Lust Stories: what’s stopping Indian women from demanding sex?

Through Sudha’s reticence, Akhtar brings alive a searing commentary on how the middle class looks down on the very people who stand witness to the ugly and most intimate aspects of their lives.

By Poulomi Das

In Lust Stories — the Netflix anthology directed by Anurag Kashyap, Zoya Akhtar, Dibakar Banerjee, and Karan Johar — Akhtar’s short begins with a quietly powerful sex scene.

A man and a woman entwined in each other’s bodies; the woman’s legs tightly enveloping the man’s back and his hands aggressively clasping her head as they settle into a rhythm. Just as you’re about to write it off as yet another missionary love-making, they attempt a role reversal. She (a scene-stealing Bhumi Pednekar) gets on top and rides him (Neil Bhoopalam) with gusto — her expressive face keenly articulating the pleasure she derives from the act while his eyes amusingly remain shut. It’s only post-coitus that we discern a fact that make us view this morning romp as a tool of silent subversion: She is his maid, Sudha.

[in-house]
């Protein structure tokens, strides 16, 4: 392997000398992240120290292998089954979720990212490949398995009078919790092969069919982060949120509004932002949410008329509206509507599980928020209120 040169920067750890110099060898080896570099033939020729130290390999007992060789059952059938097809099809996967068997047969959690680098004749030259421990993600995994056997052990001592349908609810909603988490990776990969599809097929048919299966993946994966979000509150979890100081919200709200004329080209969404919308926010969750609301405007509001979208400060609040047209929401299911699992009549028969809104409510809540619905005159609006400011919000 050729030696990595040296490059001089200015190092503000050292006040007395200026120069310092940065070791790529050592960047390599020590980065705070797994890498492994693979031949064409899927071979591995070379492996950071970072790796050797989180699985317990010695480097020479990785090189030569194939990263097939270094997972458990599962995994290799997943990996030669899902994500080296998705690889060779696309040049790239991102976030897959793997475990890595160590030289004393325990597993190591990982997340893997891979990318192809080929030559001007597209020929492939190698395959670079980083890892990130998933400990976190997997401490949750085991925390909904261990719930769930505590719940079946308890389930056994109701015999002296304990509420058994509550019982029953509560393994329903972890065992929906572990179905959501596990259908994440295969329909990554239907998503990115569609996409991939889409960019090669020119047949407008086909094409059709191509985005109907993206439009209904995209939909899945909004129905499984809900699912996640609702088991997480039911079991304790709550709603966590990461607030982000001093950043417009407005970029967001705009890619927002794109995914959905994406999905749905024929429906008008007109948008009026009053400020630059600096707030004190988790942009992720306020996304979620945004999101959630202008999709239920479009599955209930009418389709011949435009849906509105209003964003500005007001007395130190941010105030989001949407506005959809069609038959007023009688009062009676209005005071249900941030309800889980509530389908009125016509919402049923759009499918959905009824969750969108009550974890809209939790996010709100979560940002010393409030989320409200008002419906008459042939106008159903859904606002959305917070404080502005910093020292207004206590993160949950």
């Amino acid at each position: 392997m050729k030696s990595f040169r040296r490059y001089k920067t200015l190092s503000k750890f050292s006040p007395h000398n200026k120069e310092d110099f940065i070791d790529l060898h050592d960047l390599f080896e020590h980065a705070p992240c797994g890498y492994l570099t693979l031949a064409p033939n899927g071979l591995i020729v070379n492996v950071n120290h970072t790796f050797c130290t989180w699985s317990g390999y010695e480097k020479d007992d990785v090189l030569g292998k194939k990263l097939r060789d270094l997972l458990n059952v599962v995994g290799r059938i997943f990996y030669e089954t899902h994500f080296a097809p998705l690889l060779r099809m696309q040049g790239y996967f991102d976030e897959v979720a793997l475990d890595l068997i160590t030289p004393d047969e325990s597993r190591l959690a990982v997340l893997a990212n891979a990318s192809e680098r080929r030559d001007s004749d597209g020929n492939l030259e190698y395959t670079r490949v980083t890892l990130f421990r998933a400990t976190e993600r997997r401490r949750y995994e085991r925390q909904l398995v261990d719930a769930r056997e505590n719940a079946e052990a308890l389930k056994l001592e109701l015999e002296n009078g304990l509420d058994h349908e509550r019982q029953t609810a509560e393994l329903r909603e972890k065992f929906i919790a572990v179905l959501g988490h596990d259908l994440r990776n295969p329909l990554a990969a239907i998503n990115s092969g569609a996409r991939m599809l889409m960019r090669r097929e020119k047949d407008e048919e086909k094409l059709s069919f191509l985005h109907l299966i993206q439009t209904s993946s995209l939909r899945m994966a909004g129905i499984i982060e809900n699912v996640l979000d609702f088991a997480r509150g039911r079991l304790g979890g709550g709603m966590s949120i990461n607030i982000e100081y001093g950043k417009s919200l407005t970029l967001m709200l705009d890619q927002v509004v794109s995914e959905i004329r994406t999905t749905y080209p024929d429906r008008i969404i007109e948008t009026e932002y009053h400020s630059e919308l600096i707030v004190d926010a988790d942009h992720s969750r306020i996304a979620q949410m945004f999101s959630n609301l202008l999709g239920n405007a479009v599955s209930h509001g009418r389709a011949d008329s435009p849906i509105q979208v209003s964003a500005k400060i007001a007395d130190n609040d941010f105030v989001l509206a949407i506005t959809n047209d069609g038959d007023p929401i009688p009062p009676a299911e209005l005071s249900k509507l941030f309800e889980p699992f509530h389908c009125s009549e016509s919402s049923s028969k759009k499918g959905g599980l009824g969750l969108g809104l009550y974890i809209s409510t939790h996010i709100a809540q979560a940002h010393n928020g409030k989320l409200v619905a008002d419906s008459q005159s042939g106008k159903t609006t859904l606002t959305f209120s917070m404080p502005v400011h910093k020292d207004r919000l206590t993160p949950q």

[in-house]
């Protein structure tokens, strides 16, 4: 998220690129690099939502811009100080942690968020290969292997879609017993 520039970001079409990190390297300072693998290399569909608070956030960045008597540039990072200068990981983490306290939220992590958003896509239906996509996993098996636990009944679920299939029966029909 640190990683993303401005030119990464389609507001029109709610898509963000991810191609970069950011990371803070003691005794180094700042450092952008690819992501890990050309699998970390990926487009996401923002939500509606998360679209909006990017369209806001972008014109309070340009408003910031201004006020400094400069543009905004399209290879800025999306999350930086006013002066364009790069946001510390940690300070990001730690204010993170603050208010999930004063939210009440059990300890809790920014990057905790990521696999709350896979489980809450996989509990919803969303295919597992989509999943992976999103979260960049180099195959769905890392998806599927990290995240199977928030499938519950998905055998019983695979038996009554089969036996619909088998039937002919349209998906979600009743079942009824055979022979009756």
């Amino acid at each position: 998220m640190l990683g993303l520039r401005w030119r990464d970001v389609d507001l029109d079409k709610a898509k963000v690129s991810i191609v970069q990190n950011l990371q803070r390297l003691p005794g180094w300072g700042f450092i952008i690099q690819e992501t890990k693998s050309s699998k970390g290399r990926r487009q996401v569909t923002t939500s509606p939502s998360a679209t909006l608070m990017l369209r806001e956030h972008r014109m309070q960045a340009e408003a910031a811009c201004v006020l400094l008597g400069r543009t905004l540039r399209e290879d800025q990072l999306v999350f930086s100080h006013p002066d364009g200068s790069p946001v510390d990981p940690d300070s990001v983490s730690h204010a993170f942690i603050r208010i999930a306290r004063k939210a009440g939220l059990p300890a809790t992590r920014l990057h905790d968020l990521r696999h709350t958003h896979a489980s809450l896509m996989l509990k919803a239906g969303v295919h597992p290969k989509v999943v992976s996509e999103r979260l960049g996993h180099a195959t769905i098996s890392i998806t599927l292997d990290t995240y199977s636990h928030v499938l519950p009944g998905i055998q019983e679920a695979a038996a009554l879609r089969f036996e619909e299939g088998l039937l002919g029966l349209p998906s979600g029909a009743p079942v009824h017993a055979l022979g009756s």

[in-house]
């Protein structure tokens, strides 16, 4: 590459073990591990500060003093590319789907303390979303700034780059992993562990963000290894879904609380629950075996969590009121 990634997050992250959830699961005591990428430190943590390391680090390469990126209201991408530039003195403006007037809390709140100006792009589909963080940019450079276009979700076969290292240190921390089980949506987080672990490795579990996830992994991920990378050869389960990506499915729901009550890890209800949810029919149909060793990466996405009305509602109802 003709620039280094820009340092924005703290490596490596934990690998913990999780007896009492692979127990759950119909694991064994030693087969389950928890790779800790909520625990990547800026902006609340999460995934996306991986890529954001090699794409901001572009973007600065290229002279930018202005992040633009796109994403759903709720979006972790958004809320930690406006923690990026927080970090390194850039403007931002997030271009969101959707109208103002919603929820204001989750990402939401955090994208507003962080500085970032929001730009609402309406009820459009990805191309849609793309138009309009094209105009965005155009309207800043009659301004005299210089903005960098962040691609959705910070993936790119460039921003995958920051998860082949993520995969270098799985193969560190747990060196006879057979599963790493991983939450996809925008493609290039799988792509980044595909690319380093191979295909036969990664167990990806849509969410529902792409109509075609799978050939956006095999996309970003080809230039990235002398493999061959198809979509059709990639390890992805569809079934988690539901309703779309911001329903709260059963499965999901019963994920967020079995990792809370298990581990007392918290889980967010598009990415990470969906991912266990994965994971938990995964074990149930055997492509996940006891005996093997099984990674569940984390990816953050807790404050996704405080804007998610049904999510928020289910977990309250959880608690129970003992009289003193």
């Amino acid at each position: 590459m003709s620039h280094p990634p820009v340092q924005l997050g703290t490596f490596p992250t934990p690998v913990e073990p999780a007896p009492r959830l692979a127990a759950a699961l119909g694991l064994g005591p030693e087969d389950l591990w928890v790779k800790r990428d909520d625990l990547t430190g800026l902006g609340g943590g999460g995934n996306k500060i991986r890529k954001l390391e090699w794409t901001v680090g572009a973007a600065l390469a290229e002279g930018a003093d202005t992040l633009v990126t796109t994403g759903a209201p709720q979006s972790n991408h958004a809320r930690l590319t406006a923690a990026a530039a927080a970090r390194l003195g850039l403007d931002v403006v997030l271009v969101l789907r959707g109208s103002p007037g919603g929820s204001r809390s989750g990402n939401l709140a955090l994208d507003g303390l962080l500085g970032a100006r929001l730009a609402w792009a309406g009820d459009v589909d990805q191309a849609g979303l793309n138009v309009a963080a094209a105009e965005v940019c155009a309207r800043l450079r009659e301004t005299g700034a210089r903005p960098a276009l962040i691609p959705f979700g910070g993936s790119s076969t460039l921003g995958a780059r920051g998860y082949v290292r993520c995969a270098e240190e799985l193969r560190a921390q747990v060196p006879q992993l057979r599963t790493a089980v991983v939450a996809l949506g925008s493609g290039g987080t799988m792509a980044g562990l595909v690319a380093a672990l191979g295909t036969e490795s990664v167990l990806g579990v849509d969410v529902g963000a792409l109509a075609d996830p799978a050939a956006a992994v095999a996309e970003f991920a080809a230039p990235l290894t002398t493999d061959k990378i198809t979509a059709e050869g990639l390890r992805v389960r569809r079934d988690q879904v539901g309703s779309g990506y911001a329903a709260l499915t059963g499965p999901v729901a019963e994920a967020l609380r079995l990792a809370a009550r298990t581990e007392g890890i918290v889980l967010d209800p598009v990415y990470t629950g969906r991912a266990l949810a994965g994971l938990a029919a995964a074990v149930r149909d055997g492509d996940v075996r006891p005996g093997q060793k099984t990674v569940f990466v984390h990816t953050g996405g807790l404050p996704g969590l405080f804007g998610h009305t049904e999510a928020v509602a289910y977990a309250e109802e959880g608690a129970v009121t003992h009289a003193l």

In the next few minutes after their down and dirty sex, Sudha readjusts to her place in the hierarchy of the house. As the bachelor, he takes a shower, gets ready for work, looks engrossed in a call, and wears a pensive look while reading a newspaper on the dining table. As the bachelor’s maid, she, on the other hand, scrubs the house clean, makes him breakfast, irons his clothes, and, proceeds to change the very sheets they tainted. There’s a business-like domesticity to Sudha’s actions, almost mirroring that of an overworked wife — yet there’s an insurmountable class and gender divide between both these versions. On the surface however, they look no different (a point beautifully reiterated by the shot-taking).